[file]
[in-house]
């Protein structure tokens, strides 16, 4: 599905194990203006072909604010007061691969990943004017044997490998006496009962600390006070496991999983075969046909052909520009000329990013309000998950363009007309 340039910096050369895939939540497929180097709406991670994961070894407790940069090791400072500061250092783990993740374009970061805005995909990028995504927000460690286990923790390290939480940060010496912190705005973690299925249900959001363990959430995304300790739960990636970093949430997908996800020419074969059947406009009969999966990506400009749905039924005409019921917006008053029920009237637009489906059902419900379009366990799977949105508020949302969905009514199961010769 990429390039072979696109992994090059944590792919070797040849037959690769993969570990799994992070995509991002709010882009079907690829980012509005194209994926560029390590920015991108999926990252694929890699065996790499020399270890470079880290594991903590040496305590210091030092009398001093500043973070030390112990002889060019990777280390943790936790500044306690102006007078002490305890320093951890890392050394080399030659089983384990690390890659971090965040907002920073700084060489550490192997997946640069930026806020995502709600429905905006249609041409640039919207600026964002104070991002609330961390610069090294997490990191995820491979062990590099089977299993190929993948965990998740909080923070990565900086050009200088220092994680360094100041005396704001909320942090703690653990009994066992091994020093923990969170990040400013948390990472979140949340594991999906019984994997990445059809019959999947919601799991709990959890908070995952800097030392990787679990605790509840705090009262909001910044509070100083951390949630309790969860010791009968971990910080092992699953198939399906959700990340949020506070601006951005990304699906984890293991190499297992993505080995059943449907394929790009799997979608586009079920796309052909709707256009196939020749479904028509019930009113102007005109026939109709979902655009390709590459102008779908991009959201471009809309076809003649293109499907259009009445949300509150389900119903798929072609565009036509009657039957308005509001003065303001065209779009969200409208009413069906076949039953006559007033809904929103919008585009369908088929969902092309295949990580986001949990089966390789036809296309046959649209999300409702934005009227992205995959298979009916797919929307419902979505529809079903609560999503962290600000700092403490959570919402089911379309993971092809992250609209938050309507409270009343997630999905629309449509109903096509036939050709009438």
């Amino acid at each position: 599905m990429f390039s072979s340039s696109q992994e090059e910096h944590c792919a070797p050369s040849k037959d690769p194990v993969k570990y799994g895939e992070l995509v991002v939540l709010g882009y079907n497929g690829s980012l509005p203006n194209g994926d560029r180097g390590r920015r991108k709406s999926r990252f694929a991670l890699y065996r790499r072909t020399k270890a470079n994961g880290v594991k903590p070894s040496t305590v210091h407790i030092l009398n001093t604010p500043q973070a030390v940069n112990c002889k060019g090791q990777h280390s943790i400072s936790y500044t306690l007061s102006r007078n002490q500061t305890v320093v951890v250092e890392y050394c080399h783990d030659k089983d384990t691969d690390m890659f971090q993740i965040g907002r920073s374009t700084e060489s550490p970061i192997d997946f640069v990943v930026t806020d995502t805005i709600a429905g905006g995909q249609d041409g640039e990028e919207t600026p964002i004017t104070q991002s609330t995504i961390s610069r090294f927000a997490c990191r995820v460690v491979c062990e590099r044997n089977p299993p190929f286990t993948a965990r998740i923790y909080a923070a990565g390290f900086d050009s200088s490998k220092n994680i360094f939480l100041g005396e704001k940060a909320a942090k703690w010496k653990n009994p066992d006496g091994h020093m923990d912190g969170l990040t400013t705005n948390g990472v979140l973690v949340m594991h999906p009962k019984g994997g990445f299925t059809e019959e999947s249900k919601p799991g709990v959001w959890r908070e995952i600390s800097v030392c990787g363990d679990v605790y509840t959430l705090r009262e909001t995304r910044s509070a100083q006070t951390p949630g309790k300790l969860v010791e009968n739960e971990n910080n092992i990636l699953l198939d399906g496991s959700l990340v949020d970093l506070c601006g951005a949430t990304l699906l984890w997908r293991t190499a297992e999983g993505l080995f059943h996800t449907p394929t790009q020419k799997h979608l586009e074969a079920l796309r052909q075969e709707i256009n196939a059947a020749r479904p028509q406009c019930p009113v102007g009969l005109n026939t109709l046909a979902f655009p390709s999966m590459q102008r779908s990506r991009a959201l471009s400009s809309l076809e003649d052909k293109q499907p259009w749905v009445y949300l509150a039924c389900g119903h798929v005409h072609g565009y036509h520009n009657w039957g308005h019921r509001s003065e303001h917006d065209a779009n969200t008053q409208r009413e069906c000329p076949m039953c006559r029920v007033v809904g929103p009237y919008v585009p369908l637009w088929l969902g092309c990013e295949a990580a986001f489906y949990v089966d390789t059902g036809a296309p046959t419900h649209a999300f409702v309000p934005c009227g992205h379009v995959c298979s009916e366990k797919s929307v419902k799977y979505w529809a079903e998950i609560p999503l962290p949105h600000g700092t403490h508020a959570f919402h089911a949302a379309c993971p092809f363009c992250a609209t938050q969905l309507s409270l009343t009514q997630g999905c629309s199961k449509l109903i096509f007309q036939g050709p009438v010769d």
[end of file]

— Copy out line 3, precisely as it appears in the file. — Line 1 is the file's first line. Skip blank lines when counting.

């Amino acid at each position: 599905m990429f390039s072979s340039s696109q992994e090059e910096h944590c792919a070797p050369s040849k037959d690769p194990v993969k570990y799994g895939e992070l995509v991002v939540l709010g882009y079907n497929g690829s980012l509005p203006n194209g994926d560029r180097g390590r920015r991108k709406s999926r990252f694929a991670l890699y065996r790499r072909t020399k270890a470079n994961g880290v594991k903590p070894s040496t305590v210091h407790i030092l009398n001093t604010p500043q973070a030390v940069n112990c002889k060019g090791q990777h280390s943790i400072s936790y500044t306690l007061s102006r007078n002490q500061t305890v320093v951890v250092e890392y050394c080399h783990d030659k089983d384990t691969d690390m890659f971090q993740i965040g907002r920073s374009t700084e060489s550490p970061i192997d997946f640069v990943v930026t806020d995502t805005i709600a429905g905006g995909q249609d041409g640039e990028e919207t600026p964002i004017t104070q991002s609330t995504i961390s610069r090294f927000a997490c990191r995820v460690v491979c062990e590099r044997n089977p299993p190929f286990t993948a965990r998740i923790y909080a923070a990565g390290f900086d050009s200088s490998k220092n994680i360094f939480l100041g005396e704001k940060a909320a942090k703690w010496k653990n009994p066992d006496g091994h020093m923990d912190g969170l990040t400013t705005n948390g990472v979140l973690v949340m594991h999906p009962k019984g994997g990445f299925t059809e019959e999947s249900k919601p799991g709990v959001w959890r908070e995952i600390s800097v030392c990787g363990d679990v605790y509840t959430l705090r009262e909001t995304r910044s509070a100083q006070t951390p949630g309790k300790l969860v010791e009968n739960e971990n910080n092992i990636l699953l198939d399906g496991s959700l990340v949020d970093l506070c601006g951005a949430t990304l699906l984890w997908r293991t190499a297992e999983g993505l080995f059943h996800t449907p394929t790009q020419k799997h979608l586009e074969a079920l796309r052909q075969e709707i256009n196939a059947a020749r479904p028509q406009c019930p009113v102007g009969l005109n026939t109709l046909a979902f655009p390709s999966m590459q102008r779908s990506r991009a959201l471009s400009s809309l076809e003649d052909k293109q499907p259009w749905v009445y949300l509150a039924c389900g119903h798929v005409h072609g565009y036509h520009n009657w039957g308005h019921r509001s003065e303001h917006d065209a779009n969200t008053q409208r009413e069906c000329p076949m039953c006559r029920v007033v809904g929103p009237y919008v585009p369908l637009w088929l969902g092309c990013e295949a990580a986001f489906y949990v089966d390789t059902g036809a296309p046959t419900h649209a999300f409702v309000p934005c009227g992205h379009v995959c298979s009916e366990k797919s929307v419902k799977y979505w529809a079903e998950i609560p999503l962290p949105h600000g700092t403490h508020a959570f919402h089911a949302a379309c993971p092809f363009c992250a609209t938050q969905l309507s409270l009343t009514q997630g999905c629309s199961k449509l109903i096509f007309q036939g050709p009438v010769d």